What he would say is that we really want to produce Bouillon. There are plenty of excellent ways to produce this but an important ingredient is salt so we need to be mindful that it differs from the standard broth/stock in this regard. Producing enough bouillon is going to have so many long term benefits not only to our health but to the taste of our foods. So the home chef is now armed with the fantastic combo of stock, broth AND Bouillon.

For this chef, I prefer to use organ meats, hoofs/feet as well as the bones plus the aforementioned Mirepoix. Garlic, Ginger, Rosemary, Turmeric, White pepper, Sage, Saffron are added later just to name a few.

I'll also add that the Japanese have a wonderful broth culture mostly based around fish. The off the shelf product is "Dashi" and is a critical ingredient in making wonderful Miso soup. Basically its seaweed, fish and mushrooms so I humbly suggest this be added to our shelves thus improving the variety of flavors available to the chef.

If you don't have access to the carcass yourself then befriend a butcher pronto ! You will be glad you did. I repay the butcher with some of the stock/bouillon when I go to pick up more bones

I guess many here already are well versed in husbandry and the butchering of animals, but perhaps some of the city slickers could do with a major improvement in the healthy foods available to us. I know I grew up in the Greenwich Village neighborhood adjoining the meat market which has since transformed into high end shops, but back in the day the trucks used to drive down Washington St filled to the brim with trimmed carcasses bound for who knows where. The smell was unpleasant but I now appreciate how vital the bones are for a healthy diet.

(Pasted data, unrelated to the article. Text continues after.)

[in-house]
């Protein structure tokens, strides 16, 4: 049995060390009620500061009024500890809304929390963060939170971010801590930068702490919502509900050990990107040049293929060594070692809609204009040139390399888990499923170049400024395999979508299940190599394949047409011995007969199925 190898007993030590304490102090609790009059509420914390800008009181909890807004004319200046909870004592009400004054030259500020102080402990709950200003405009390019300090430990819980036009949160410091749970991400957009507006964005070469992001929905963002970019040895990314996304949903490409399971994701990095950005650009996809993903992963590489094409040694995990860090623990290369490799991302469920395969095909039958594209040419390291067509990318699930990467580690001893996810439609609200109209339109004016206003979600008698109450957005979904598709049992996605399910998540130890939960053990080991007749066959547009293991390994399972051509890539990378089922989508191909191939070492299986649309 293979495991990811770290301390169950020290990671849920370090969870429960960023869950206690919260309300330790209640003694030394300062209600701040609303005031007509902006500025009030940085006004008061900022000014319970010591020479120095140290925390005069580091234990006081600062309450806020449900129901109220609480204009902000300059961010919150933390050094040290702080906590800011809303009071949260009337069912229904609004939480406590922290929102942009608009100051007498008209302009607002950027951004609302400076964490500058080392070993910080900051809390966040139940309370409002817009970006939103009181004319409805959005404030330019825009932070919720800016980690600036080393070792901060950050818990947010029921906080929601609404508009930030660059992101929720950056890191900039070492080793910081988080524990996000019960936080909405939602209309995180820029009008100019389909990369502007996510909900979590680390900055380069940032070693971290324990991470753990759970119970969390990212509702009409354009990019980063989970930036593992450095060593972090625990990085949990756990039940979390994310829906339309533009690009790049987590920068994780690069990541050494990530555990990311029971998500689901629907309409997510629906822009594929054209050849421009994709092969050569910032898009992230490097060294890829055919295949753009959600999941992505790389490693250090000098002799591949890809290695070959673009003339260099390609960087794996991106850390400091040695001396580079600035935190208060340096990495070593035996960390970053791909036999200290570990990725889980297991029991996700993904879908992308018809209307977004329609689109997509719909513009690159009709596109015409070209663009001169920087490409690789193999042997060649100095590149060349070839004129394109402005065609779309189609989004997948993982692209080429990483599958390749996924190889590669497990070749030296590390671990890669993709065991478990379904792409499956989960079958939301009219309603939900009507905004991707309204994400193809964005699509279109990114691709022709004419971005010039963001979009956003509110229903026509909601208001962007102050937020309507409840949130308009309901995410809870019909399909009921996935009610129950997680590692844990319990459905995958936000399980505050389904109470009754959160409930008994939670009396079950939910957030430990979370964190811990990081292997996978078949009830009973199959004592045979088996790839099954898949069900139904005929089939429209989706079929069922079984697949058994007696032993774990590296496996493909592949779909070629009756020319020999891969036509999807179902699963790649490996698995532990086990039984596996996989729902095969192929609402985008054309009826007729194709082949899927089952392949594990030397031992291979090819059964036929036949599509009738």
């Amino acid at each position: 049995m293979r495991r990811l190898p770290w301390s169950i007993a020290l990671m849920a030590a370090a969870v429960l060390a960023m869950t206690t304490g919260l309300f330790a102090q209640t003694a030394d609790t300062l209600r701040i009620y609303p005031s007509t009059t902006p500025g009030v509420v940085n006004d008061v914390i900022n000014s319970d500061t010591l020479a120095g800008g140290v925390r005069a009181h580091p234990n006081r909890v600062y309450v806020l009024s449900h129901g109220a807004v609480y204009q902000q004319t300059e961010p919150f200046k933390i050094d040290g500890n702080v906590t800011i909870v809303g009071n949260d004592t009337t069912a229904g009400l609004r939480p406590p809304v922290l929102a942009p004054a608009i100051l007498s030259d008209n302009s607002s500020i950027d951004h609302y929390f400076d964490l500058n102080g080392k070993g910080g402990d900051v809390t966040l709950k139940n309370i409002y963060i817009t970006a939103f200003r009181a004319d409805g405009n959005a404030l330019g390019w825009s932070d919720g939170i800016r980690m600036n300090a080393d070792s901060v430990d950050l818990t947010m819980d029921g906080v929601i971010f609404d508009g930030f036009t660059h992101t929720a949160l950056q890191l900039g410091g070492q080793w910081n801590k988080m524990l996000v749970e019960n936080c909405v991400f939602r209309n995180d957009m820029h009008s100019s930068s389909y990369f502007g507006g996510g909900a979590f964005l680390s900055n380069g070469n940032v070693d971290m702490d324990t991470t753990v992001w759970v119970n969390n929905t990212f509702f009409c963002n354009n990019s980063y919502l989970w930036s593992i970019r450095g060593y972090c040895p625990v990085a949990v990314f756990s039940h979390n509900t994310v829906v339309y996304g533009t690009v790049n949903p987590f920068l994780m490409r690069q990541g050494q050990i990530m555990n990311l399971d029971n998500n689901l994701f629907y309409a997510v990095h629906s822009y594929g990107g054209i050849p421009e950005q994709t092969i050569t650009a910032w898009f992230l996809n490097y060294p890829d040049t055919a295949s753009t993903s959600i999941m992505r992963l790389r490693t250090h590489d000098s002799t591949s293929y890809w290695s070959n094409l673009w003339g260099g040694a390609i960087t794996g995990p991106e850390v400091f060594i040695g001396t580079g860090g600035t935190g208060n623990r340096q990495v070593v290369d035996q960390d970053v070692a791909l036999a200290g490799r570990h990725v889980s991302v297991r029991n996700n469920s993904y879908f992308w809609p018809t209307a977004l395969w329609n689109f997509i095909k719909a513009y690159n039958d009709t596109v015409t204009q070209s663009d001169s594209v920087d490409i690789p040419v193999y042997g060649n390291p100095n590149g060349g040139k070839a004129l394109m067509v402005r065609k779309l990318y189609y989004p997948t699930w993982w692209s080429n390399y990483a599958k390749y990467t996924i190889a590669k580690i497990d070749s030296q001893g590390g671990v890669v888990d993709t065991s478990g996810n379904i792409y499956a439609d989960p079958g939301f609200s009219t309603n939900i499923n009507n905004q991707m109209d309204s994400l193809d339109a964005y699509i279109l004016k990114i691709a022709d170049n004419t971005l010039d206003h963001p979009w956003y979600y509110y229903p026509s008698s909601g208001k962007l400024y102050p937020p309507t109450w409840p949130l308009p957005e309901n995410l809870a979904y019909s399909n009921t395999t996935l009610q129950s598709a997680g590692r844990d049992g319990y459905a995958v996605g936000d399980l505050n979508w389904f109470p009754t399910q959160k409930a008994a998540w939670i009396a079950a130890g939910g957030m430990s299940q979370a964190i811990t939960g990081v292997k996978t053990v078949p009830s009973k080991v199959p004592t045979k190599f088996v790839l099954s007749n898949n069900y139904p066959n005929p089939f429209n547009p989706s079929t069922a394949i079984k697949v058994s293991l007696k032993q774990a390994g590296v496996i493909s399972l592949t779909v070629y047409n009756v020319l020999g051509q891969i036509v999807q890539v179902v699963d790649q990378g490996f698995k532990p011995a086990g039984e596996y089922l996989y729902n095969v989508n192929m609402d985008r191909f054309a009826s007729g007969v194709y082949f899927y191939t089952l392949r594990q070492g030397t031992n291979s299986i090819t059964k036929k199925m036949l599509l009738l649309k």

To our health
 
Stacy Witscher
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Just today, I made stock from Chinese roasted ducks carcasses. They include the heads. After the initial 6-8 hour simmer with bones, peppercorns, bay leaves and a little salt, I strain everything and add some onion and celery. After that, we will use this stock for udon soup.
 
Louise Berns
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Hmm. I think I’ll try making veggie scrap and chicken bone stocks separately this week and see if that helps. A nice side benefit will be being able to compost the spent veg.